Turkish Airlines A321neo forced to divert and declare an emergency due low fuel

A Turkish Airlines Airbus A321neo was forced to divert away from LGW to BHX as it was running out of fuel
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A Turkish Airlines Airbus A321neo flying between Turkey and the United Kingdom was forced to divert to another airport and declare an emergency as it was running out of fuel. 

The aircraft, registered as TC-LSN, was operating flight TK1997 between Istanbul Airport (IST) and London Gatwick Airport (LGW) when it was forced to abandon its landing at LGW and divert to Birmingham International Airport (BHX). 

The Turkish Airlines Airbus A321neo aborted its landing attempt at around 4:29 pm local time (UTC +1), declaring that it was instead diverting to BHX, an airport that is 98 nautical miles (181 kilometers) north of LGW. As the narrow-body jet was traveling up north, the crew squawked 7700, a code used to inform Air Traffic Control (ATC) of a general emergency onboard an aircraft, at 4:56 pm local time (UTC +1), according to flightradar24.com records. 

The aircraft landed safely at BHX several minutes later. There were no injuries reported to the crew or passengers. 

Prior to landing at LGW, the aircraft entered a holding pattern above the south coast of the UK for around five minutes, starting at around 4:08 pm local time (UTC +1) before continuing its approach to the British capital’s airport. It then aborted the landing. 

According to Flightradar24.com data as the Turkish Airlines Airbus A321neo was on approach to LGW, another aircraft, an easyJet Airbus A319, had just landed at the same airport. The low-cost carrier’s jet was operating flight EZY9093 between Teesside International Airport (MME), the UK, when it landed at around 4:28 pm Local time (UTC +1), shortly before the Turkish Airlines’ aircraft abandoned its landing attempt. 

Meanwhile, a British Airways (BA) Euroflyer Airbus A320, registered as G-GATS, was lining up on the runway to depart LGW on regularly scheduled flight BA2762 to Amsterdam Schiphol Airport (AMS) at 4:28 pm local time (UTC +1). The BA Euroflyer aircraft departed LGW at 4:30 pm local time (UTC +1).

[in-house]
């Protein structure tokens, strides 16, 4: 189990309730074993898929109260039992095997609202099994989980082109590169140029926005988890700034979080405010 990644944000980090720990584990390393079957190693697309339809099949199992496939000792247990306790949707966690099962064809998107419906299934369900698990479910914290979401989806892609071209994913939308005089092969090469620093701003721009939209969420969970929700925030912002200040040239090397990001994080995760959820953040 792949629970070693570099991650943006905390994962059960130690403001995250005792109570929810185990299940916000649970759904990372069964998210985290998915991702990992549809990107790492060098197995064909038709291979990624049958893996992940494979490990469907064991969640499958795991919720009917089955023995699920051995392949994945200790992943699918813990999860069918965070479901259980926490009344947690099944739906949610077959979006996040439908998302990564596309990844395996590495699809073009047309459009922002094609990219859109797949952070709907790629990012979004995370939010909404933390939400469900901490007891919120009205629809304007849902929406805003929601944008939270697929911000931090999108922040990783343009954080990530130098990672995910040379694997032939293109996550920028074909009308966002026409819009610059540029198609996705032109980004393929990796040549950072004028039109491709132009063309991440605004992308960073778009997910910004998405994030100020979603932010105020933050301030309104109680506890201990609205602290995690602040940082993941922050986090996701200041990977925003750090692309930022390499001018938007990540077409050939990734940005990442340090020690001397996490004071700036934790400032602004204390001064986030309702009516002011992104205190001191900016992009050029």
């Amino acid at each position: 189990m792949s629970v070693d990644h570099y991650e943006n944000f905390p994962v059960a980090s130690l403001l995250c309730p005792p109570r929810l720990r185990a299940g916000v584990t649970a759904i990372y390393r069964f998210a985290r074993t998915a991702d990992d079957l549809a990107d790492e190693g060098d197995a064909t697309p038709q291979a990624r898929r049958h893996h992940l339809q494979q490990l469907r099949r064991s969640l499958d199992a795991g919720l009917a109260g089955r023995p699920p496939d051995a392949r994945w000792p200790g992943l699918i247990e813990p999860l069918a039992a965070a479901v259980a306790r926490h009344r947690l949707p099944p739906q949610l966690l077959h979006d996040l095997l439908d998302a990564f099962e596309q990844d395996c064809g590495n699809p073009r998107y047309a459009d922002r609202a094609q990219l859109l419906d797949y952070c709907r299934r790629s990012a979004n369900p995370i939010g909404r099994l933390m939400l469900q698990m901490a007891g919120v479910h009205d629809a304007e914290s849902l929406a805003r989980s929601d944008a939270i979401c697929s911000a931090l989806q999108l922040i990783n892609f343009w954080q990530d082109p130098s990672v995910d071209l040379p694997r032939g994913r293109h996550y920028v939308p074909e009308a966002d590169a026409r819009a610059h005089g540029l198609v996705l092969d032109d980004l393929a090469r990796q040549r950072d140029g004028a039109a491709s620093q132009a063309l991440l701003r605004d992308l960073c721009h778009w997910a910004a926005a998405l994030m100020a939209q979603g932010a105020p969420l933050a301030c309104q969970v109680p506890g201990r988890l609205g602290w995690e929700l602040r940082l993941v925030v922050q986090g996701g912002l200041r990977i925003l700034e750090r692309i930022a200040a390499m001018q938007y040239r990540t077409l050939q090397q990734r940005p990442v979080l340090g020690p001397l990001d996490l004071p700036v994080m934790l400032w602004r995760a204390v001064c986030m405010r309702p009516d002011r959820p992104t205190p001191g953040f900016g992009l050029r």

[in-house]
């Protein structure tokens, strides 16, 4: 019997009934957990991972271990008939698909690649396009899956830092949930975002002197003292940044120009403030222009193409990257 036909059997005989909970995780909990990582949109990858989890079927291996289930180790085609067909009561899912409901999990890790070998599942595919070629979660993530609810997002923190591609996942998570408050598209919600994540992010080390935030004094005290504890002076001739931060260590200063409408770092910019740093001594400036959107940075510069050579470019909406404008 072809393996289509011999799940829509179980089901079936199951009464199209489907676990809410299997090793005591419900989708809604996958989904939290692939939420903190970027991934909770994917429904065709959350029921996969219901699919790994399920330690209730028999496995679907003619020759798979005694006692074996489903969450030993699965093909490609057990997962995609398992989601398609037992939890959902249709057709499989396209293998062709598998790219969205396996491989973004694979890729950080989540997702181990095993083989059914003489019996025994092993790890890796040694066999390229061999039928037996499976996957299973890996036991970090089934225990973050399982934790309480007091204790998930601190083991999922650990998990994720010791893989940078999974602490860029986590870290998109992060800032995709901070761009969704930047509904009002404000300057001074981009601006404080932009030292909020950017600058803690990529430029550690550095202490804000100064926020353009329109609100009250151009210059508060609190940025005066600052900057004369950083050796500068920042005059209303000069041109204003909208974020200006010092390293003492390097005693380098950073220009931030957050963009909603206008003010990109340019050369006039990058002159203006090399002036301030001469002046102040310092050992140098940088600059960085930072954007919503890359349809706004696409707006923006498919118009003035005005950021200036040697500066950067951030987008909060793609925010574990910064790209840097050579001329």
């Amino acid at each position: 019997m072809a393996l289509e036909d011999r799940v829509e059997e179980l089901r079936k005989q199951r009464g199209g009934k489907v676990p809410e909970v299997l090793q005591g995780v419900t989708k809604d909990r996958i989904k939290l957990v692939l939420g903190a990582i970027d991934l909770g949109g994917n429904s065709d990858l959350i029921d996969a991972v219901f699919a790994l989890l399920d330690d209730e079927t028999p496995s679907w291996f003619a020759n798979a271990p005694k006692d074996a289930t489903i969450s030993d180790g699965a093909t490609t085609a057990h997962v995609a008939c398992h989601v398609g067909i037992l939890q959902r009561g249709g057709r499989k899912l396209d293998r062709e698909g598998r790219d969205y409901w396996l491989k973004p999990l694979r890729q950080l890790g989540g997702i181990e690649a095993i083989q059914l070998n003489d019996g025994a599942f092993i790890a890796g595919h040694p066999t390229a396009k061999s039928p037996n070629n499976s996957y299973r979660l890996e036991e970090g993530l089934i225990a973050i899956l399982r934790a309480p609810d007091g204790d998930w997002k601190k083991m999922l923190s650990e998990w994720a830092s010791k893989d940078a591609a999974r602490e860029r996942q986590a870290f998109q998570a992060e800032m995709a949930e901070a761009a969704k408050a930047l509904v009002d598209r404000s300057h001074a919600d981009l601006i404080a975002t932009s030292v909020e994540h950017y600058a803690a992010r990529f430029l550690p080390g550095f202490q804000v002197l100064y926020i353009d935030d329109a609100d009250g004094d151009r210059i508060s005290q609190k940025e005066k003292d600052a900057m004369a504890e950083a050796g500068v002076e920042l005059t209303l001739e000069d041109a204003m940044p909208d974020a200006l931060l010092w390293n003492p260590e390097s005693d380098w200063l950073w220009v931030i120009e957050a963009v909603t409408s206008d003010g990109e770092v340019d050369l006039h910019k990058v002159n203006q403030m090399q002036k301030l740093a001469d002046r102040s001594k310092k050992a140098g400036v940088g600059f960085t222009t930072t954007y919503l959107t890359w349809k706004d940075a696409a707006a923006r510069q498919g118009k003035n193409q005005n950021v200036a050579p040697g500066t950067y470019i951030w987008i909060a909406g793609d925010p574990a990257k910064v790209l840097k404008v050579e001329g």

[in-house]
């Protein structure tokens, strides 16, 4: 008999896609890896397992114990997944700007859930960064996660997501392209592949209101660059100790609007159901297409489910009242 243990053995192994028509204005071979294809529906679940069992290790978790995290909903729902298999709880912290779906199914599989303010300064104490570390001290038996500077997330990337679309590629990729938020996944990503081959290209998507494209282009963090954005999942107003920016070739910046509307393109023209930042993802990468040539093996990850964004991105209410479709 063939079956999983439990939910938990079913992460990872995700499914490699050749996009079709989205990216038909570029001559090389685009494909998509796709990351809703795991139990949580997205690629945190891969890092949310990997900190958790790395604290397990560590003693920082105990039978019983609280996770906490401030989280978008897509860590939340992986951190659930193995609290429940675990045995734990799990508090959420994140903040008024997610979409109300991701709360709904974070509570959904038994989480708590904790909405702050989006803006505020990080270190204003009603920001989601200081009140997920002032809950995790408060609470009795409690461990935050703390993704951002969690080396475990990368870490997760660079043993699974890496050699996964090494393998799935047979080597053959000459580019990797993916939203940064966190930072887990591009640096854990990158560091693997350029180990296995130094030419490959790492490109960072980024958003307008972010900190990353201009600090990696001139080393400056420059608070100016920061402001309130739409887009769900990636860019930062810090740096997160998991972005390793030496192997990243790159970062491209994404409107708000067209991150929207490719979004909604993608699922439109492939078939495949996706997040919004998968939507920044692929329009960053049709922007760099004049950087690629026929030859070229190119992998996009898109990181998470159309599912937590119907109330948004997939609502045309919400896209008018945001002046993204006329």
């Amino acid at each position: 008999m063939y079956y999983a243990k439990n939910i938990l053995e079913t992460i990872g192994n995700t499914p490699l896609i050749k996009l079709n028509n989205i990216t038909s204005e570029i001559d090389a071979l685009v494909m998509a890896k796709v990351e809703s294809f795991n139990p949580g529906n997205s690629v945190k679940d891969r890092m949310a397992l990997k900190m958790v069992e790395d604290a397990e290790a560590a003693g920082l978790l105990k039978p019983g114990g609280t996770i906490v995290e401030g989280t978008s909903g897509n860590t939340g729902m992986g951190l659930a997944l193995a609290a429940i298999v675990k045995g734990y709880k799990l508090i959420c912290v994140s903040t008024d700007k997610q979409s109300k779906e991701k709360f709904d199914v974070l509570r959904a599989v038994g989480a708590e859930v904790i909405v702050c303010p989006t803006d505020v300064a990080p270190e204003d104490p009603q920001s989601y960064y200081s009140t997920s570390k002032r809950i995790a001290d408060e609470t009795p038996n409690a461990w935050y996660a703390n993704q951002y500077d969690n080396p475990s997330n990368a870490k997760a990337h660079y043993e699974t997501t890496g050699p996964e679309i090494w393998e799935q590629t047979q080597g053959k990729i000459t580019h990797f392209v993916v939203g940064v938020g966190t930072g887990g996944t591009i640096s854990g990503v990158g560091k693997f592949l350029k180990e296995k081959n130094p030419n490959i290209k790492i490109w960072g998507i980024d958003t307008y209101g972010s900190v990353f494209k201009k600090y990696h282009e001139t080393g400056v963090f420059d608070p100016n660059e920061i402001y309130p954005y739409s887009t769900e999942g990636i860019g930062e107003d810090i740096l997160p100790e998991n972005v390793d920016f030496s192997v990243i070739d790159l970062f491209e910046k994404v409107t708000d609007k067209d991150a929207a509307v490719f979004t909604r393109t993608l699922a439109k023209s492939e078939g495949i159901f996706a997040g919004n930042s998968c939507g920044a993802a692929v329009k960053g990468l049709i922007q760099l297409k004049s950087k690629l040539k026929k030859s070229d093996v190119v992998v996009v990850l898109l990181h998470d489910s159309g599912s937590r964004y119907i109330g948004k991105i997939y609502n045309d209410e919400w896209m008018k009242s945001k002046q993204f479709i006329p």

It was not immediately clear whether there was a separation issue or whether there was traffic at the airport. The Meteorological Aerodrome Report (METAR) data, provided by flightradar24.com, shows that at 4:20 pm (UTC +1), the wind speed was 7 knots, with a visibility of 9,999 meters, or above 10 kilometers, with a temperature of 17 degrees. 

“While operating its TK 1997 Istanbul-London (Gatwick) flight with 122 passengers on board, Turkish Airlines Airbus 321 NEO type aircraft with TC-LSN tail code received its landing clearance after a period of time spent in holding due to the heavy air traffic at the airport,” a Turkish Airlines representative stated in an email to AeroTime.  

“However due to the taxiway traffic volume, aircraft passed over according [to] the instruction of the tower,” they continued, adding that the aircraft reached its minimum diversion levels, forcing it to divert to BHX. “After refueling there for an hour, [the] aircraft departed from Birmingham and landed in London,” the spokesperson concluded.  

AeroTime approached LGW for comment. 

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